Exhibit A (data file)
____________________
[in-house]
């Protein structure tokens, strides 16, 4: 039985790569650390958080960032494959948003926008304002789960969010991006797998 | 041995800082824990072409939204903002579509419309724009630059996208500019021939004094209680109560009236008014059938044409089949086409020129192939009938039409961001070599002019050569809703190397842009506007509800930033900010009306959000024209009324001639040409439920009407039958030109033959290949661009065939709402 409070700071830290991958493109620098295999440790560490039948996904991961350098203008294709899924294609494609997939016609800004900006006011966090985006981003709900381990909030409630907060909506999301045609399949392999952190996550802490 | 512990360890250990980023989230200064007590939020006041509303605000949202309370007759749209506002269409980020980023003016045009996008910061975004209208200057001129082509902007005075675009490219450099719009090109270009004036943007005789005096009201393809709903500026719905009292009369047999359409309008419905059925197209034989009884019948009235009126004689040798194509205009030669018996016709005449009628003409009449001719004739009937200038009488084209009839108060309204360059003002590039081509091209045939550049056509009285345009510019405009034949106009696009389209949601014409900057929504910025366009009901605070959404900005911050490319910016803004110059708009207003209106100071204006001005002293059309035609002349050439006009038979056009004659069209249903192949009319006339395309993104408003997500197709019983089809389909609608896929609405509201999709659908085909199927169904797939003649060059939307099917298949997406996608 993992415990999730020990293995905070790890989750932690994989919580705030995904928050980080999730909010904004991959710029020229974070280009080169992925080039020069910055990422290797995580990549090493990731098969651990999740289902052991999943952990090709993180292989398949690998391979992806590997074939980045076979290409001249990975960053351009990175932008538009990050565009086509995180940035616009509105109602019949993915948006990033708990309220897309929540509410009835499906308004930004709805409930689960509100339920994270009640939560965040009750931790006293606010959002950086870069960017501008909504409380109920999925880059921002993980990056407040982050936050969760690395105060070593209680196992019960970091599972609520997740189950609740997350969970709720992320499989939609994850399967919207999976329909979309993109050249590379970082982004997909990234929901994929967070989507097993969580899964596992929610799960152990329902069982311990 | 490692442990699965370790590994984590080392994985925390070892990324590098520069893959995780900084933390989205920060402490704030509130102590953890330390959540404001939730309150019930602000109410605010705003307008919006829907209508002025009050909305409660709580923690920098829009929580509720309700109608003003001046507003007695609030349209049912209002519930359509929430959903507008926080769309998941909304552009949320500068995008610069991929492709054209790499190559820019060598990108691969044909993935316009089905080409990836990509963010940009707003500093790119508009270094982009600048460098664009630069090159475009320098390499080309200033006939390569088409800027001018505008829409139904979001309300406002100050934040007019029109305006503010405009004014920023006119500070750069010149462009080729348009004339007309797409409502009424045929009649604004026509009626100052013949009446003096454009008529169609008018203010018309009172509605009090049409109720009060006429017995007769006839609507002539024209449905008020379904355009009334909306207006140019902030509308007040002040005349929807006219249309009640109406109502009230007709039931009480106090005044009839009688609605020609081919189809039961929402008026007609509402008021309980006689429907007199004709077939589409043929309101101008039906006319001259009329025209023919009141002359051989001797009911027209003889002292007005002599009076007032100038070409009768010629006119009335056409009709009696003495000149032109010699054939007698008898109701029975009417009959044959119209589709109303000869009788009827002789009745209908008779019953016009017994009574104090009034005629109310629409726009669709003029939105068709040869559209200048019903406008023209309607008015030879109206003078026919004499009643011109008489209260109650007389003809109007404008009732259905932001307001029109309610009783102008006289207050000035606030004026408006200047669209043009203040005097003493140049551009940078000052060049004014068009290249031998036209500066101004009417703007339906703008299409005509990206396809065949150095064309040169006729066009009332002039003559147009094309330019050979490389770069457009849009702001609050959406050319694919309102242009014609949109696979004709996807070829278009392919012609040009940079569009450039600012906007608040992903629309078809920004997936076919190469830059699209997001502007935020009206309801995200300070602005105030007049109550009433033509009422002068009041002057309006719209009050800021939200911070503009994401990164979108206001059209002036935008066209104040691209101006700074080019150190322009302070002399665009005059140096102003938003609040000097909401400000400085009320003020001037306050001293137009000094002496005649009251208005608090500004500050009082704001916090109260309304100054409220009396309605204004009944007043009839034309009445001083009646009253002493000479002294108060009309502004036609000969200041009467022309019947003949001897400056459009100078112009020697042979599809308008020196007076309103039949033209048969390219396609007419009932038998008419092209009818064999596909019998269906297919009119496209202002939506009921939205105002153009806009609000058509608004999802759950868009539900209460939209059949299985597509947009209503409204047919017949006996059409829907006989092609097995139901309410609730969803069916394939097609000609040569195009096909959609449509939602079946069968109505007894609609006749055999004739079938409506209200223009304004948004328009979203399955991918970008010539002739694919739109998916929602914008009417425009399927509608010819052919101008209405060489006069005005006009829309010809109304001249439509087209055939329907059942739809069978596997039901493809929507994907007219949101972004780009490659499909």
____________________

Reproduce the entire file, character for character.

[in-house]
């Protein structure tokens, strides 16, 4: 039985790569650390958080960032494959948003926008304002789960969010991006797998 | 041995800082824990072409939204903002579509419309724009630059996208500019021939004094209680109560009236008014059938044409089949086409020129192939009938039409961001070599002019050569809703190397842009506007509800930033900010009306959000024209009324001639040409439920009407039958030109033959290949661009065939709402 409070700071830290991958493109620098295999440790560490039948996904991961350098203008294709899924294609494609997939016609800004900006006011966090985006981003709900381990909030409630907060909506999301045609399949392999952190996550802490 | 512990360890250990980023989230200064007590939020006041509303605000949202309370007759749209506002269409980020980023003016045009996008910061975004209208200057001129082509902007005075675009490219450099719009090109270009004036943007005789005096009201393809709903500026719905009292009369047999359409309008419905059925197209034989009884019948009235009126004689040798194509205009030669018996016709005449009628003409009449001719004739009937200038009488084209009839108060309204360059003002590039081509091209045939550049056509009285345009510019405009034949106009696009389209949601014409900057929504910025366009009901605070959404900005911050490319910016803004110059708009207003209106100071204006001005002293059309035609002349050439006009038979056009004659069209249903192949009319006339395309993104408003997500197709019983089809389909609608896929609405509201999709659908085909199927169904797939003649060059939307099917298949997406996608 993992415990999730020990293995905070790890989750932690994989919580705030995904928050980080999730909010904004991959710029020229974070280009080169992925080039020069910055990422290797995580990549090493990731098969651990999740289902052991999943952990090709993180292989398949690998391979992806590997074939980045076979290409001249990975960053351009990175932008538009990050565009086509995180940035616009509105109602019949993915948006990033708990309220897309929540509410009835499906308004930004709805409930689960509100339920994270009640939560965040009750931790006293606010959002950086870069960017501008909504409380109920999925880059921002993980990056407040982050936050969760690395105060070593209680196992019960970091599972609520997740189950609740997350969970709720992320499989939609994850399967919207999976329909979309993109050249590379970082982004997909990234929901994929967070989507097993969580899964596992929610799960152990329902069982311990 | 490692442990699965370790590994984590080392994985925390070892990324590098520069893959995780900084933390989205920060402490704030509130102590953890330390959540404001939730309150019930602000109410605010705003307008919006829907209508002025009050909305409660709580923690920098829009929580509720309700109608003003001046507003007695609030349209049912209002519930359509929430959903507008926080769309998941909304552009949320500068995008610069991929492709054209790499190559820019060598990108691969044909993935316009089905080409990836990509963010940009707003500093790119508009270094982009600048460098664009630069090159475009320098390499080309200033006939390569088409800027001018505008829409139904979001309300406002100050934040007019029109305006503010405009004014920023006119500070750069010149462009080729348009004339007309797409409502009424045929009649604004026509009626100052013949009446003096454009008529169609008018203010018309009172509605009090049409109720009060006429017995007769006839609507002539024209449905008020379904355009009334909306207006140019902030509308007040002040005349929807006219249309009640109406109502009230007709039931009480106090005044009839009688609605020609081919189809039961929402008026007609509402008021309980006689429907007199004709077939589409043929309101101008039906006319001259009329025209023919009141002359051989001797009911027209003889002292007005002599009076007032100038070409009768010629006119009335056409009709009696003495000149032109010699054939007698008898109701029975009417009959044959119209589709109303000869009788009827002789009745209908008779019953016009017994009574104090009034005629109310629409726009669709003029939105068709040869559209200048019903406008023209309607008015030879109206003078026919004499009643011109008489209260109650007389003809109007404008009732259905932001307001029109309610009783102008006289207050000035606030004026408006200047669209043009203040005097003493140049551009940078000052060049004014068009290249031998036209500066101004009417703007339906703008299409005509990206396809065949150095064309040169006729066009009332002039003559147009094309330019050979490389770069457009849009702001609050959406050319694919309102242009014609949109696979004709996807070829278009392919012609040009940079569009450039600012906007608040992903629309078809920004997936076919190469830059699209997001502007935020009206309801995200300070602005105030007049109550009433033509009422002068009041002057309006719209009050800021939200911070503009994401990164979108206001059209002036935008066209104040691209101006700074080019150190322009302070002399665009005059140096102003938003609040000097909401400000400085009320003020001037306050001293137009000094002496005649009251208005608090500004500050009082704001916090109260309304100054409220009396309605204004009944007043009839034309009445001083009646009253002493000479002294108060009309502004036609000969200041009467022309019947003949001897400056459009100078112009020697042979599809308008020196007076309103039949033209048969390219396609007419009932038998008419092209009818064999596909019998269906297919009119496209202002939506009921939205105002153009806009609000058509608004999802759950868009539900209460939209059949299985597509947009209503409204047919017949006996059409829907006989092609097995139901309410609730969803069916394939097609000609040569195009096909959609449509939602079946069968109505007894609609006749055999004739079938409506209200223009304004948004328009979203399955991918970008010539002739694919739109998916929602914008009417425009399927509608010819052919101008209405060489006069005005006009829309010809109304001249439509087209055939329907059942739809069978596997039901493809929507994907007219949101972004780009490659499909």